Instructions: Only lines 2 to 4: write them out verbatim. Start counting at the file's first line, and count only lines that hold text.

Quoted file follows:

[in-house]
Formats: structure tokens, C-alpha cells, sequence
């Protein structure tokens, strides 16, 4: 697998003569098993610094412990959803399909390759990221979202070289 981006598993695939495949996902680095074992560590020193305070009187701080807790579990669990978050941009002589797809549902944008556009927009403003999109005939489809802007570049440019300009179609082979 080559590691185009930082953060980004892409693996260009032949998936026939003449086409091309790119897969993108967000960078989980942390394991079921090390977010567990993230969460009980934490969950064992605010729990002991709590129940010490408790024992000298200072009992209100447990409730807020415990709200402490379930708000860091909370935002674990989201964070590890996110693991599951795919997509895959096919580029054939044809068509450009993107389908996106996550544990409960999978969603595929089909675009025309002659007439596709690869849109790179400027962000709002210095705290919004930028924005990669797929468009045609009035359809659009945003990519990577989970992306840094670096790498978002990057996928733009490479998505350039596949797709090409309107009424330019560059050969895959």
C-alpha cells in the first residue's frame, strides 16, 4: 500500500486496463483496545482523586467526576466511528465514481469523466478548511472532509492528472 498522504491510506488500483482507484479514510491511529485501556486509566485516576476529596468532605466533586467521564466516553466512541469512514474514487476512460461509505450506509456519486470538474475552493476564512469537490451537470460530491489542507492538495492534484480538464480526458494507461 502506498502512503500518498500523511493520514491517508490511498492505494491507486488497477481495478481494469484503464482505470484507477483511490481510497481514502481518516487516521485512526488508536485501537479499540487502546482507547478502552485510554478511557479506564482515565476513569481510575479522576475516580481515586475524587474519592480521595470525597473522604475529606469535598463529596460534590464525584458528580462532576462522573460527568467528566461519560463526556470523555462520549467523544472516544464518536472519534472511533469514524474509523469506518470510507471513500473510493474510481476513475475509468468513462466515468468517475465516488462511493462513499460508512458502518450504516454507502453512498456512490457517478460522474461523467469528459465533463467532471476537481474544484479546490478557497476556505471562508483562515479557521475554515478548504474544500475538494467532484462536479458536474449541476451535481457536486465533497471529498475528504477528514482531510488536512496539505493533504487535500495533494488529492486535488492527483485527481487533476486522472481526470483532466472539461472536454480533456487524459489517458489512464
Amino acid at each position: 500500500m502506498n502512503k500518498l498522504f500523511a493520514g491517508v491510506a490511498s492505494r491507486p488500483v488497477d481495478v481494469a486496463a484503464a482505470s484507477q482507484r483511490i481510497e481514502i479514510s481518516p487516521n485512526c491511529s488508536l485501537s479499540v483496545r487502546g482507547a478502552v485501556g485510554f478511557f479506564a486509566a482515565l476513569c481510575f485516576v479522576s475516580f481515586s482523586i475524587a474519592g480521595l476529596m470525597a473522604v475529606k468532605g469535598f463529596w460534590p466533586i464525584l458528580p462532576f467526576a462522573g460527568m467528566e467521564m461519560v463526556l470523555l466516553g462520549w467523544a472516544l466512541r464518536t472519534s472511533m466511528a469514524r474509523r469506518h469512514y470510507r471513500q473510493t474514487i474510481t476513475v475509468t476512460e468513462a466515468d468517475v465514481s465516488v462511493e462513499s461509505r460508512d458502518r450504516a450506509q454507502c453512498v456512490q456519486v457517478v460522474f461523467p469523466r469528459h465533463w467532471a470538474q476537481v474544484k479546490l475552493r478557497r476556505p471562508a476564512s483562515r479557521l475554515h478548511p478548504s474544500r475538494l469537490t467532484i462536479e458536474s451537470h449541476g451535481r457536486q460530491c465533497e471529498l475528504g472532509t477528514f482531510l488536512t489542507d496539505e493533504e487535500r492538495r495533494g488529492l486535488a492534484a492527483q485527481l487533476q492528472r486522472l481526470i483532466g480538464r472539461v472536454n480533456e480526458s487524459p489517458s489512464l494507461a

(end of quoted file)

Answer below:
Formats: structure tokens, C-alpha cells, sequence
């Protein structure tokens, strides 16, 4: 697998003569098993610094412990959803399909390759990221979202070289 981006598993695939495949996902680095074992560590020193305070009187701080807790579990669990978050941009002589797809549902944008556009927009403003999109005939489809802007570049440019300009179609082979 080559590691185009930082953060980004892409693996260009032949998936026939003449086409091309790119897969993108967000960078989980942390394991079921090390977010567990993230969460009980934490969950064992605010729990002991709590129940010490408790024992000298200072009992209100447990409730807020415990709200402490379930708000860091909370935002674990989201964070590890996110693991599951795919997509895959096919580029054939044809068509450009993107389908996106996550544990409960999978969603595929089909675009025309002659007439596709690869849109790179400027962000709002210095705290919004930028924005990669797929468009045609009035359809659009945003990519990577989970992306840094670096790498978002990057996928733009490479998505350039596949797709090409309107009424330019560059050969895959």
C-alpha cells in the first residue's frame, strides 16, 4: 500500500486496463483496545482523586467526576466511528465514481469523466478548511472532509492528472 498522504491510506488500483482507484479514510491511529485501556486509566485516576476529596468532605466533586467521564466516553466512541469512514474514487476512460461509505450506509456519486470538474475552493476564512469537490451537470460530491489542507492538495492534484480538464480526458494507461 502506498502512503500518498500523511493520514491517508490511498492505494491507486488497477481495478481494469484503464482505470484507477483511490481510497481514502481518516487516521485512526488508536485501537479499540487502546482507547478502552485510554478511557479506564482515565476513569481510575479522576475516580481515586475524587474519592480521595470525597473522604475529606469535598463529596460534590464525584458528580462532576462522573460527568467528566461519560463526556470523555462520549467523544472516544464518536472519534472511533469514524474509523469506518470510507471513500473510493474510481476513475475509468468513462466515468468517475465516488462511493462513499460508512458502518450504516454507502453512498456512490457517478460522474461523467469528459465533463467532471476537481474544484479546490478557497476556505471562508483562515479557521475554515478548504474544500475538494467532484462536479458536474449541476451535481457536486465533497471529498475528504477528514482531510488536512496539505493533504487535500495533494488529492486535488492527483485527481487533476486522472481526470483532466472539461472536454480533456487524459489517458489512464